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Venezuelan family in Tampa gets one year reprieve from deportation

William Paredes, left, and his wife Jennifer Infante, fourth from left, speak to reporters Tuesday with their attorney Oxalis Garcia, second from right, and Javier Torres, executive director of the Migrants Foundation. Paredes and Infante learned Tuesday that U.S. Immigration and Customs Enforcement has granted their request to delay for one year their deportation to Venezuela. [TONY MARRERO l Times]
William Paredes, left, and his wife Jennifer Infante, fourth from left, speak to reporters Tuesday with their attorney Oxalis Garcia, second from right, and Javier Torres, executive director of the Migrants Foundation. Paredes and Infante learned Tuesday that U.S. Immigration and Customs Enforcement has granted their request to delay for one year their deportation to Venezuela. [TONY MARRERO l Times]
Published Mar. 26, 2019

TAMPA — Hours before an appointment with a bureaucracy seeking to deport her family to a country in turmoil, Jennifer Infante woke up feeling calm.

For months, Infante and her husband William Paredes and their two young children have faced uncertainty as their legal team made a last ditch effort to postpone their return to Venezuela. Their requests for asylum had been denied, and on Tuesday morning they returned to the Immigrations and Custom Enforcement office to find out if their request for a so-called stay of removal would be granted. They asked for permission to remain in the United States for at least six months.

They got a year.

"I woke up feeling calm because we have faith in God," a smiling Infante said in Spanish after the appointment at the ICE office on Cypress Street. "We were certain it was going to be positive."

The family contends that sending them back to Venezuela while President Nicolás Maduro is still in power would amount to a death sentence.

Paredes, 36, said he was working as a K-9 officer for the city of Maracaibo in 2013 when he was part of a big cocaine bust. Shortly after, he started receiving threatening phone calls from members of a collective, or colectivo. The armed groups emerged during the tenure of President Hugo Chávez and control vast territory across Venezuela, financed in some cases by the drug trade.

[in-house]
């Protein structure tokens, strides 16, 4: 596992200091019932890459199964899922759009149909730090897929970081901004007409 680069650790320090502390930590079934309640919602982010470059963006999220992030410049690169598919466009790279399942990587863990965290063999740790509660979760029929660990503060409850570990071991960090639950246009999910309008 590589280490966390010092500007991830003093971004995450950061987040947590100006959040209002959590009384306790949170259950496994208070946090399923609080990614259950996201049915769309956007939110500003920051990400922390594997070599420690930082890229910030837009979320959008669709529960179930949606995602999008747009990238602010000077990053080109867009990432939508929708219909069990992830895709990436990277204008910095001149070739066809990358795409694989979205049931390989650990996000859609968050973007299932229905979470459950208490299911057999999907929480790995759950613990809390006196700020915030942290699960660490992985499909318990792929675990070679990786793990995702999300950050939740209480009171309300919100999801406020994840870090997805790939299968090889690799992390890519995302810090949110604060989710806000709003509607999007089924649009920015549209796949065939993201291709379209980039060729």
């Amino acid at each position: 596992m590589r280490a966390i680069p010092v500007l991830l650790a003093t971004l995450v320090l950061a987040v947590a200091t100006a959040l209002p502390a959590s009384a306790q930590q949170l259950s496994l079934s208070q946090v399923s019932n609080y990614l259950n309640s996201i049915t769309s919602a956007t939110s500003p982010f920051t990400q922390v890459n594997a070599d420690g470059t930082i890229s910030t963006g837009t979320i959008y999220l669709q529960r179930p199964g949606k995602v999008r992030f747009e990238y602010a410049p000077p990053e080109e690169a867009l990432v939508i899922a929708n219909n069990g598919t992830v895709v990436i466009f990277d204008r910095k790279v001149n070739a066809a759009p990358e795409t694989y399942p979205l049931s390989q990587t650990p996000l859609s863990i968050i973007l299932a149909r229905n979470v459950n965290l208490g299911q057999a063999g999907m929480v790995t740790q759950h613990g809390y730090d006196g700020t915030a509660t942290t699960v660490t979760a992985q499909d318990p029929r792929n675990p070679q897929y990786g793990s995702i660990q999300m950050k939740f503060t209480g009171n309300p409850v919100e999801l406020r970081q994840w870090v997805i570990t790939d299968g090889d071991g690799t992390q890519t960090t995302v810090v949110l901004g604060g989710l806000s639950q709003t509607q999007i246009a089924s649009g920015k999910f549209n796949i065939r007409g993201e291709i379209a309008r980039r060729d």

After he was threatened at gunpoint, Paredes and Infante, 35, came to Tampa with their son Sebastian on a tourist visa in 2014 and applied for asylum. Their application and subsequent appeals were denied. As their case ran its course, the family made a life in Tampa. Paredes works in construction, Infante is a phlebotomist. The couple has since had a second a child, a daughter named Madison who is a U.S. citizen and now 3. Sebastian is 10.

A stay of removal is a temporary humanitarian benefit ICE may grant to undocumented people whose deportation is pending. ICE spokeswoman Tammy Spicer confirmed Tuesday the agency granted the Paredes-Infante family a yearlong stay.

The specific peril the family faces because of Paredes' job history might have played a role, but the humanitarian and political crises that are roiling Venezuela was probably a bigger factor in the decision, said Oxalis Garcia, lead immigration attorney for the Migrants Foundation, who worked on the family's case with fellow attorney Paul Palacios.

"We believe and we theorize that this is because of the situation that the nation of Venezuela is going through at this moment in time," Garcia said.

A mismanaged state-controlled economy has made food and health care unavailable to many. Dissidents have been jailed and tortured. Maduro is resisting calls to step down and has blocked humanitarian aid. President Donald Trump's administration, the same government that considered deporting the Paredes-Infante family, has slapped sanctions on Maduro's government to pressure him to step down.

Paredes, Infante and Sebastian do not have a path to citizenship under current law other than applying when Madison turns 21, so they expect to return to Venezuela at some point. The family and their supporters hope that in the next year, Maduro will be removed from power and conditions in the country will improve.

Meantime, the family hopes the Trump administration will give Venezuelans temporary protective status. The TPS program provides relief from deportation and access to a work permit for foreign nationals unable to safely return to their home country due to natural disasters, armed conflicts or other extraordinary conditions.

Florida Sen. Marco Rubio is among lawmakers who have signed onto a bill that would grant Venezuelans living in the United States temporary protected status. Oxalis said Rubio was helpful in the Paredes-Infante family's case along with Casa Venezuela Tampa Bay.

"We're very emotional, very happy, very thankful," Paredes said in Spanish as he held Madison in his arms.

The family said they plan to make the most of the reprieve.

"We're going to continue to work, continue to build a future for our children," Infante said.

CENTRO Tampa editor Myriam Warren contributed to this report. Contact Tony Marrero at tmarrero@tampabay.com or (813) 226-3374. Follow @tmarrero. Follow @tmarrerotimes.

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